Water collected during firefighting is being contained within the refinery’s storm water and fire water containment system. Water is now being treated within the wastewater treatment plant and also through the PFAS treatment system which began operating on May 25. This is an important step in our management of firefighting water retained on site. The PFAS treatment system consists of specialized granular activated carbon followed by a resin that can further target the removal of PFAS compounds.  The wastewater treatment plant began routing the treated water to Newton Creek on May 29.    

Wildlife
Protections and deterrents for wildlife, including fencing, flagging, canine patrols and laser stations are in place. A laser light system, which uses lasers mounted on tripods to create a programmed pattern, has proven successful in deterring birds, particularly at night. An animal rehabilitation facility has been authorized by U.S. Fish and Wildlife Service and set up on site to treat wildlife impacted by the incident. Wildlife fatalities to date are one common grackle, one crow, one small unidentified bird, one weasel, one deer and two frogs. Two oiled mallards and three geese were successfully treated and cleaned in the facility and have been released at the Douglas County Wildlife Area.

Debris
If you have debris on your property that you believe is associated with the refinery, please contact us at: 1-855-527-5002. We will collect this material as it is identified.

Superior Refining Company LLC is the owner and operator of the refinery located in Superior Wisconsin,and does business under the licensed and registered trade name “Husky Energy”.

May 26, 2018: Community Update

The Husky Superior Refinery will hold a community update and open house on Tuesday, June 5th from 4:30 to 8 p.m. at the Superior Middle School, 3625 Hammond Ave. Superior Refinery representatives, as well as experts from county, state and federal agencies will be on hand to answer questions on a variety of topics, including the current status at the refinery and the path ahead, and to address concerns related to health, air, water, soil and more.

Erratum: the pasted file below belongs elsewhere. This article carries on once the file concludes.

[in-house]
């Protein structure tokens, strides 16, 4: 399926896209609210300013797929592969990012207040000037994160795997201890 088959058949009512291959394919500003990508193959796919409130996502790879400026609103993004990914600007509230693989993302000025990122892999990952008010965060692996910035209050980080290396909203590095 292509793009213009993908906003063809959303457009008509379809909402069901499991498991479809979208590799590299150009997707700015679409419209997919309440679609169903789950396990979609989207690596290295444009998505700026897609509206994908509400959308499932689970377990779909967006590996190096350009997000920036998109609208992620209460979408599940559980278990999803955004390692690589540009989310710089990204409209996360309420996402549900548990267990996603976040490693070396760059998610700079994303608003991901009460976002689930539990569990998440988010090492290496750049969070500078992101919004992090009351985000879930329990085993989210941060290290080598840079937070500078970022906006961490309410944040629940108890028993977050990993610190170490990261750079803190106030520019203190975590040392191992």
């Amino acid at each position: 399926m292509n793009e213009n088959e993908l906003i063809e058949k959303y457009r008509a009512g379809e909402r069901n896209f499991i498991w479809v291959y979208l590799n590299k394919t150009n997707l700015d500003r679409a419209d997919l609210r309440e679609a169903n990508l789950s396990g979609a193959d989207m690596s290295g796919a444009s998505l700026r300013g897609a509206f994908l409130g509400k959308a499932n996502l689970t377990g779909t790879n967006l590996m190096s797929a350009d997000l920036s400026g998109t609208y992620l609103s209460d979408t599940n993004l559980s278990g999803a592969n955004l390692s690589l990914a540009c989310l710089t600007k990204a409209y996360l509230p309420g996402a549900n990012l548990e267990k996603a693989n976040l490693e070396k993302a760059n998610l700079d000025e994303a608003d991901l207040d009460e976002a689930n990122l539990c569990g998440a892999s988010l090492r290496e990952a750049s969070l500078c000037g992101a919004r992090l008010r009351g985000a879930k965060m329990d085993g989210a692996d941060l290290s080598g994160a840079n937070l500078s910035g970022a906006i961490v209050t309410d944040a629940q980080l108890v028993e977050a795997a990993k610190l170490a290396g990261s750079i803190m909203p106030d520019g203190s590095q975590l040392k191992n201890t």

One Month Update

Husky Energy continues to work with the community, government agencies and its employees to recover. Working in partnership with community leadership, municipal, state and federal agencies, we continue to make progress towards the goal of securing and stabilizing the refinery. This progress report for the community is intended to keep Superior stakeholders apprised of ongoing safety requirements, environmental mitigation, recovery efforts and environmental monitoring results.

It has been one month since the initial fire on April 26th, and while substantial work still needs to take place to secure and stabilize the site, the passing of one month provides an opportunity to summarize activities to date.

The initial fire knocked out electricity to most areas of the refinery site. Over the past month, crews have been able to systematically secure buildings and processing units and safely restore power. Most areas of the refinery, including such key operations areas as the wastewater treatment plant, administration and maintenance buildings, and various control centers have been reenergized. This also includes restoring lighting to the Federal Aviation Administration lights on the boiler stack and restoring the automatic electric firefighting systems. The automatic fire fighting systems were operating on backup diesel generated power, but are now on the primary electricity-powered system. Only a few smaller buildings, which are in the area restricted for further investigation, remain to have power restored. In addition, power has been disconnected from the damaged processing units to ensure they cannot be inadvertently energized.

Crews have been making steady progress in removing asphalt that had been spilled from a tank breached in the initial incident. Approximately 65,360 square feet of asphalt, or about 642 tons, has now been removed. Work continues to remove the remainder of the asphalt on site, with about 40 percent of the covered area now cleared.

Approximately 400 employees and contractors are at the refinery site daily, and about 50 continue to staff the Emergency Operations Center on Hammond Avenue in Superior. Approximately 10 workers are in the community, performing such tasks as air monitoring, claims processing and debris cleanup.

Work to de-inventory hydrocarbons from various processing units on site continues. Approximately 5 of 14 de-inventory programs are now completed. This includes the benzene reduction unit, green gas unit, FCC main column receiver, and propane treater/sand filter. Ammonia and chlorine on site have been also removed.

A large crane arrived on site earlier in the month to secure a tower which was damaged in the initial incident and was leaning. The tower has been secured and hydrocarbons are being removed. Once completed, the tower will be removed.

Stinson Avenue has been reopened to regular traffic. Residents using the road should be aware that there may occasionally be a need for temporary road closures to accommodate work on site.